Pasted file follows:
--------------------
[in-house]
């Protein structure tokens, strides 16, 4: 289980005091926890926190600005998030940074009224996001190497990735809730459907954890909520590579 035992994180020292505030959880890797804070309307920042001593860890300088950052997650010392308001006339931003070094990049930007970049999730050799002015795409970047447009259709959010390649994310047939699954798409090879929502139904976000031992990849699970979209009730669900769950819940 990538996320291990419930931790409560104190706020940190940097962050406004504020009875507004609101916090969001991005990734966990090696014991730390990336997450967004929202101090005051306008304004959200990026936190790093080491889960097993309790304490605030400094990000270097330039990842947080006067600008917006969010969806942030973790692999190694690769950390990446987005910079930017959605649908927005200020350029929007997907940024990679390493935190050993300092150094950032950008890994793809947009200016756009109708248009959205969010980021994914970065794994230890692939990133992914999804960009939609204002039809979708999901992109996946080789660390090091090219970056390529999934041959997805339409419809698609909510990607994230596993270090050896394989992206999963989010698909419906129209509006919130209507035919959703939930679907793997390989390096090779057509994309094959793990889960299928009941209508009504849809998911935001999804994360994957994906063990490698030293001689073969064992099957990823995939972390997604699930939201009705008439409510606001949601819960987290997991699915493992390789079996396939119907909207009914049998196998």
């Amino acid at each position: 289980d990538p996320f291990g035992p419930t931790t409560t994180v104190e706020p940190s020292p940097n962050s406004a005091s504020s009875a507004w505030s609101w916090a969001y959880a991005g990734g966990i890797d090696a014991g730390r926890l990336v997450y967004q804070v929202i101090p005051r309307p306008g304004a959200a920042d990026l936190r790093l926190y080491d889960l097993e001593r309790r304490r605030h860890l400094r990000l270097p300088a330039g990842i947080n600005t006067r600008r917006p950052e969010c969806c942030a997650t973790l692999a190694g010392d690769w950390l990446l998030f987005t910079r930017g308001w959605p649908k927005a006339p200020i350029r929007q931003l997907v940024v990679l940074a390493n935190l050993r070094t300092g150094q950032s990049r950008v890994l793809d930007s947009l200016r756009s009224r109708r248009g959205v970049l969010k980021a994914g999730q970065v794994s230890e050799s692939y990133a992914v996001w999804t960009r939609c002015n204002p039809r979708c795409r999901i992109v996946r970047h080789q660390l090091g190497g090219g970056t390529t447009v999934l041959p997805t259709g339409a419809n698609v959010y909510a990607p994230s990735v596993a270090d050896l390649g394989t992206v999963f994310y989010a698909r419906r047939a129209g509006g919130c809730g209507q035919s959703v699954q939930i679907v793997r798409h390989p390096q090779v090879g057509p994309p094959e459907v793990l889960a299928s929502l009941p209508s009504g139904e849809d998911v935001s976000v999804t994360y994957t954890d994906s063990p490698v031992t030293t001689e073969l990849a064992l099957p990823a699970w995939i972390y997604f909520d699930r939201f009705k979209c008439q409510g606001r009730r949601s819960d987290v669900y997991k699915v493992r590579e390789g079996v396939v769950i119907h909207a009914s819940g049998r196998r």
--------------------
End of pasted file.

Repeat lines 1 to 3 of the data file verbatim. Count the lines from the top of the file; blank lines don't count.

[in-house]
């Protein structure tokens, strides 16, 4: 289980005091926890926190600005998030940074009224996001190497990735809730459907954890909520590579 035992994180020292505030959880890797804070309307920042001593860890300088950052997650010392308001006339931003070094990049930007970049999730050799002015795409970047447009259709959010390649994310047939699954798409090879929502139904976000031992990849699970979209009730669900769950819940 990538996320291990419930931790409560104190706020940190940097962050406004504020009875507004609101916090969001991005990734966990090696014991730390990336997450967004929202101090005051306008304004959200990026936190790093080491889960097993309790304490605030400094990000270097330039990842947080006067600008917006969010969806942030973790692999190694690769950390990446987005910079930017959605649908927005200020350029929007997907940024990679390493935190050993300092150094950032950008890994793809947009200016756009109708248009959205969010980021994914970065794994230890692939990133992914999804960009939609204002039809979708999901992109996946080789660390090091090219970056390529999934041959997805339409419809698609909510990607994230596993270090050896394989992206999963989010698909419906129209509006919130209507035919959703939930679907793997390989390096090779057509994309094959793990889960299928009941209508009504849809998911935001999804994360994957994906063990490698030293001689073969064992099957990823995939972390997604699930939201009705008439409510606001949601819960987290997991699915493992390789079996396939119907909207009914049998196998």
């Amino acid at each position: 289980d990538p996320f291990g035992p419930t931790t409560t994180v104190e706020p940190s020292p940097n962050s406004a005091s504020s009875a507004w505030s609101w916090a969001y959880a991005g990734g966990i890797d090696a014991g730390r926890l990336v997450y967004q804070v929202i101090p005051r309307p306008g304004a959200a920042d990026l936190r790093l926190y080491d889960l097993e001593r309790r304490r605030h860890l400094r990000l270097p300088a330039g990842i947080n600005t006067r600008r917006p950052e969010c969806c942030a997650t973790l692999a190694g010392d690769w950390l990446l998030f987005t910079r930017g308001w959605p649908k927005a006339p200020i350029r929007q931003l997907v940024v990679l940074a390493n935190l050993r070094t300092g150094q950032s990049r950008v890994l793809d930007s947009l200016r756009s009224r109708r248009g959205v970049l969010k980021a994914g999730q970065v794994s230890e050799s692939y990133a992914v996001w999804t960009r939609c002015n204002p039809r979708c795409r999901i992109v996946r970047h080789q660390l090091g190497g090219g970056t390529t447009v999934l041959p997805t259709g339409a419809n698609v959010y909510a990607p994230s990735v596993a270090d050896l390649g394989t992206v999963f994310y989010a698909r419906r047939a129209g509006g919130c809730g209507q035919s959703v699954q939930i679907v793997r798409h390989p390096q090779v090879g057509p994309p094959e459907v793990l889960a299928s929502l009941p209508s009504g139904e849809d998911v935001s976000v999804t994360y994957t954890d994906s063990p490698v031992t030293t001689e073969l990849a064992l099957p990823a699970w995939i972390y997604f909520d699930r939201f009705k979209c008439q409510g606001r009730r949601s819960d987290v669900y997991k699915v493992r590579e390789g079996v396939v769950i119907h909207a009914s819940g049998r196998r």